After historic and nearly unanimous referendum, Sidama declared 10th regional state.
In a widely anticipated referendum held in Ethiopia’s Sidama zone last month, an overwhelming 98 percent of voters chose autonomous self-rule.
Across the highland region famed for its flavorful coffee exports, voters lined up as early as 4 a.m. on November 20, smiling and waving their green identification cards.
“For the last two months, the church was praying and fasting daily,” said Tessema Tadesse, pastor of a Kale Heywet church in Hawassa, the capital of Sidama. “And on Sunday, the preaching was around peace, love, and embracing others.”
Kale Heywet (Word of Life) is one of Ethiopia’s largest “Pente” or evangelical denominations, with approximately 1,000 congregations in Sidama alone. (Though Pente, pronounced Pent-ay, originated as an Ethiopian term for Pentecostals, it has come to refer to most non-Orthodox Christians, with the closest US equivalent being evangelical.)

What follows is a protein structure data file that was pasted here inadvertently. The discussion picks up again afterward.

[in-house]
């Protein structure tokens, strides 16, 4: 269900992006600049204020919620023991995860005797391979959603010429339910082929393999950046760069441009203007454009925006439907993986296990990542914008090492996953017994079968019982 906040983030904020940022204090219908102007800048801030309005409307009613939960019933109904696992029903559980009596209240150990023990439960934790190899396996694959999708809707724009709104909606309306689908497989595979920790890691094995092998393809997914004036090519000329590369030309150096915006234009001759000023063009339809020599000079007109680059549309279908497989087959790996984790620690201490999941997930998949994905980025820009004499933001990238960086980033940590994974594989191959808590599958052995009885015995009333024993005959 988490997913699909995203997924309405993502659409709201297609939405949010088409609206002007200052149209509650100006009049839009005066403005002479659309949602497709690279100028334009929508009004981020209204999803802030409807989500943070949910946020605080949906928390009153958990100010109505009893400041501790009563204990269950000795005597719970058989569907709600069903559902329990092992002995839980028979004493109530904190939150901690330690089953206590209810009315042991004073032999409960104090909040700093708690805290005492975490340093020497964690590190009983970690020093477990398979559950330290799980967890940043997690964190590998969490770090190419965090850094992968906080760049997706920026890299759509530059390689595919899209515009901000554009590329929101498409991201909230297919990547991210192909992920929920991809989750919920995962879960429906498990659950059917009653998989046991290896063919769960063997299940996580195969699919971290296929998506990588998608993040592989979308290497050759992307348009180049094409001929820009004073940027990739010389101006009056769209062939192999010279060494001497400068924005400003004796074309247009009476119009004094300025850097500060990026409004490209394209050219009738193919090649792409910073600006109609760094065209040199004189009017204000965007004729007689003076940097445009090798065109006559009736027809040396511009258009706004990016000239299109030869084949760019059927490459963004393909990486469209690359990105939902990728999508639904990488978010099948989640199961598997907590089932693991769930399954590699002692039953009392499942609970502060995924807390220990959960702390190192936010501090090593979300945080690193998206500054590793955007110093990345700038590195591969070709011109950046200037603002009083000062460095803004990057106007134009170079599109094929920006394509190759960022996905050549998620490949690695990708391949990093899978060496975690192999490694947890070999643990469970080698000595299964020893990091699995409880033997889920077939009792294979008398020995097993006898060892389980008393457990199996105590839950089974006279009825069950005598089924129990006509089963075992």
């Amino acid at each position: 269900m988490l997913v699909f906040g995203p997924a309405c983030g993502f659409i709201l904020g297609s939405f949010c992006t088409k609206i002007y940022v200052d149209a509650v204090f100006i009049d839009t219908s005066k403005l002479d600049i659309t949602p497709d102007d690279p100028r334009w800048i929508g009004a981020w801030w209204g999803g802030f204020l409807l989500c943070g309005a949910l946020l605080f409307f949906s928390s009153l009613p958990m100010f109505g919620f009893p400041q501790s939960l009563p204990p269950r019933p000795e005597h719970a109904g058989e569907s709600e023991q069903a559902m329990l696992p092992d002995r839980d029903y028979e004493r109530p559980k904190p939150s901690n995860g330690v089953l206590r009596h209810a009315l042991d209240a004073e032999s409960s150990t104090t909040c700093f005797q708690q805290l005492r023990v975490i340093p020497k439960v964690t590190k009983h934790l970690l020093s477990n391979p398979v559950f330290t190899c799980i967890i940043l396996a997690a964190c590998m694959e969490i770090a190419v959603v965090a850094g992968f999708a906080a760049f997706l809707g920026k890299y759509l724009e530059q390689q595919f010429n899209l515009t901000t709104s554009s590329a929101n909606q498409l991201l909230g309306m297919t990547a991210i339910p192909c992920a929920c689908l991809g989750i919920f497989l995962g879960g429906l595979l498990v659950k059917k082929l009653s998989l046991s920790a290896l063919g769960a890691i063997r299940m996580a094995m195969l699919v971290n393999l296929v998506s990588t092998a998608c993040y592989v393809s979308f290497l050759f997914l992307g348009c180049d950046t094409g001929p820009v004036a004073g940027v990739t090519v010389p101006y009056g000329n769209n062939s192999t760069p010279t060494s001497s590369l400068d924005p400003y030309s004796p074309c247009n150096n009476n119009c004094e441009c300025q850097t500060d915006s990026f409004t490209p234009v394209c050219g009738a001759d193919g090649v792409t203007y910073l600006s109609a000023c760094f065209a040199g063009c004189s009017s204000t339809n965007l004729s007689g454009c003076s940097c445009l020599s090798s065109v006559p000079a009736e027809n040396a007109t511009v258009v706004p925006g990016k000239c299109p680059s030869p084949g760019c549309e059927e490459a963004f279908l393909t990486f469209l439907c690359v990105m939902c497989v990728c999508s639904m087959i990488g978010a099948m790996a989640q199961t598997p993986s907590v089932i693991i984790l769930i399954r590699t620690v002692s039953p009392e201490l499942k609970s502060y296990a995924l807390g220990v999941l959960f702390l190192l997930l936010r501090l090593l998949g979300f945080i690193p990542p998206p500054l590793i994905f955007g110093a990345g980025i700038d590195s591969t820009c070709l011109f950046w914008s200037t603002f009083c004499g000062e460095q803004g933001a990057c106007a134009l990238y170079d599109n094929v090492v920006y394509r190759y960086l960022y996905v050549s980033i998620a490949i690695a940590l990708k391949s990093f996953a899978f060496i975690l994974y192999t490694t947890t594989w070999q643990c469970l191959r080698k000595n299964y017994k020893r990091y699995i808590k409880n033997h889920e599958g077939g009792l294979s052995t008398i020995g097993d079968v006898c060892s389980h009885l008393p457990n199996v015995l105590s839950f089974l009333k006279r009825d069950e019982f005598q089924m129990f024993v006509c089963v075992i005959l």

Evangelicalism in Ethiopia originated in Sidama, where 87 percent of the population self-identified as Protestants in the 2007 census. Overall, in Africa’s second-most populous nation, evangelicals only comprise about 19 percent of Ethiopia’s 112 million people, while the Ethiopian Orthodox Tewahedo Church comprises about 40 percent, according to the World Christian Database.
Tsedaku Ablo Alema, president of the Evangelical Churches Fellowship of Ethiopia (ECFE), thinks Sidama’s desire for autonomy could stem from the evangelical anti-authoritarian mindset.
“We believe we can understand the Bible, in the priesthood of all believers,” he told CT. “That narrative might have made them think more about the individual.”
Even so, religion was not the source of this political …